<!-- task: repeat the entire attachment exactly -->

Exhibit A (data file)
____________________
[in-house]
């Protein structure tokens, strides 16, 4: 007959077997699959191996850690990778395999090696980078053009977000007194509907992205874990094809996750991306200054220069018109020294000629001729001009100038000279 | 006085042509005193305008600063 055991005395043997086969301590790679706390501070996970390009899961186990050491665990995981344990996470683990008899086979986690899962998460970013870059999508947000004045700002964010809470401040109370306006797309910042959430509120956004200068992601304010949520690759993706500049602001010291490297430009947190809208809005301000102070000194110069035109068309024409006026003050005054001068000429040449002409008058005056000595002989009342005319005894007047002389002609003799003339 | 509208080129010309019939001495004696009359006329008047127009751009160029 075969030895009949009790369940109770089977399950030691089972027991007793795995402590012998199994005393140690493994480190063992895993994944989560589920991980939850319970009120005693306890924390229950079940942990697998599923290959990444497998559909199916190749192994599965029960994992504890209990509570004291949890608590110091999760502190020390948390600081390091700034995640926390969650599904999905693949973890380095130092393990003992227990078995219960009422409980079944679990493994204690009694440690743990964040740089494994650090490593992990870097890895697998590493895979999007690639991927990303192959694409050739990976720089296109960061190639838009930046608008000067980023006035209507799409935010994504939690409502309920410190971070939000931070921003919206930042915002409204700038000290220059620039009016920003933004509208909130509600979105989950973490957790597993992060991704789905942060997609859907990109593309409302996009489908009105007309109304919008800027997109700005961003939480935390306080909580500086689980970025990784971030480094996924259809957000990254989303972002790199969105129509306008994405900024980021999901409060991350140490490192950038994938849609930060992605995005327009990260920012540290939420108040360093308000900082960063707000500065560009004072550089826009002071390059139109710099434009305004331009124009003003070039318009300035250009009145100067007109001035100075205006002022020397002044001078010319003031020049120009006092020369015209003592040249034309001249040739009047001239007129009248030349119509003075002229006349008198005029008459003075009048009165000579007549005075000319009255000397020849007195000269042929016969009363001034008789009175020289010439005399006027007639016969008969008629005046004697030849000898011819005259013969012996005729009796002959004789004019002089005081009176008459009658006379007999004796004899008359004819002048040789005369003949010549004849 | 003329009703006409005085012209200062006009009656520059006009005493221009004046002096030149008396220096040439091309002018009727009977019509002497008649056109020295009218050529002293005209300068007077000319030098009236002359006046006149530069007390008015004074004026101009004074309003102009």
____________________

[in-house]
């Protein structure tokens, strides 16, 4: 007959077997699959191996850690990778395999090696980078053009977000007194509907992205874990094809996750991306200054220069018109020294000629001729001009100038000279 | 006085042509005193305008600063 055991005395043997086969301590790679706390501070996970390009899961186990050491665990995981344990996470683990008899086979986690899962998460970013870059999508947000004045700002964010809470401040109370306006797309910042959430509120956004200068992601304010949520690759993706500049602001010291490297430009947190809208809005301000102070000194110069035109068309024409006026003050005054001068000429040449002409008058005056000595002989009342005319005894007047002389002609003799003339 | 509208080129010309019939001495004696009359006329008047127009751009160029 075969030895009949009790369940109770089977399950030691089972027991007793795995402590012998199994005393140690493994480190063992895993994944989560589920991980939850319970009120005693306890924390229950079940942990697998599923290959990444497998559909199916190749192994599965029960994992504890209990509570004291949890608590110091999760502190020390948390600081390091700034995640926390969650599904999905693949973890380095130092393990003992227990078995219960009422409980079944679990493994204690009694440690743990964040740089494994650090490593992990870097890895697998590493895979999007690639991927990303192959694409050739990976720089296109960061190639838009930046608008000067980023006035209507799409935010994504939690409502309920410190971070939000931070921003919206930042915002409204700038000290220059620039009016920003933004509208909130509600979105989950973490957790597993992060991704789905942060997609859907990109593309409302996009489908009105007309109304919008800027997109700005961003939480935390306080909580500086689980970025990784971030480094996924259809957000990254989303972002790199969105129509306008994405900024980021999901409060991350140490490192950038994938849609930060992605995005327009990260920012540290939420108040360093308000900082960063707000500065560009004072550089826009002071390059139109710099434009305004331009124009003003070039318009300035250009009145100067007109001035100075205006002022020397002044001078010319003031020049120009006092020369015209003592040249034309001249040739009047001239007129009248030349119509003075002229006349008198005029008459003075009048009165000579007549005075000319009255000397020849007195000269042929016969009363001034008789009175020289010439005399006027007639016969008969008629005046004697030849000898011819005259013969012996005729009796002959004789004019002089005081009176008459009658006379007999004796004899008359004819002048040789005369003949010549004849 | 003329009703006409005085012209200062006009009656520059006009005493221009004046002096030149008396220096040439091309002018009727009977019509002497008649056109020295009218050529002293005209300068007077000319030098009236002359006046006149530069007390008015004074004026101009004074309003102009």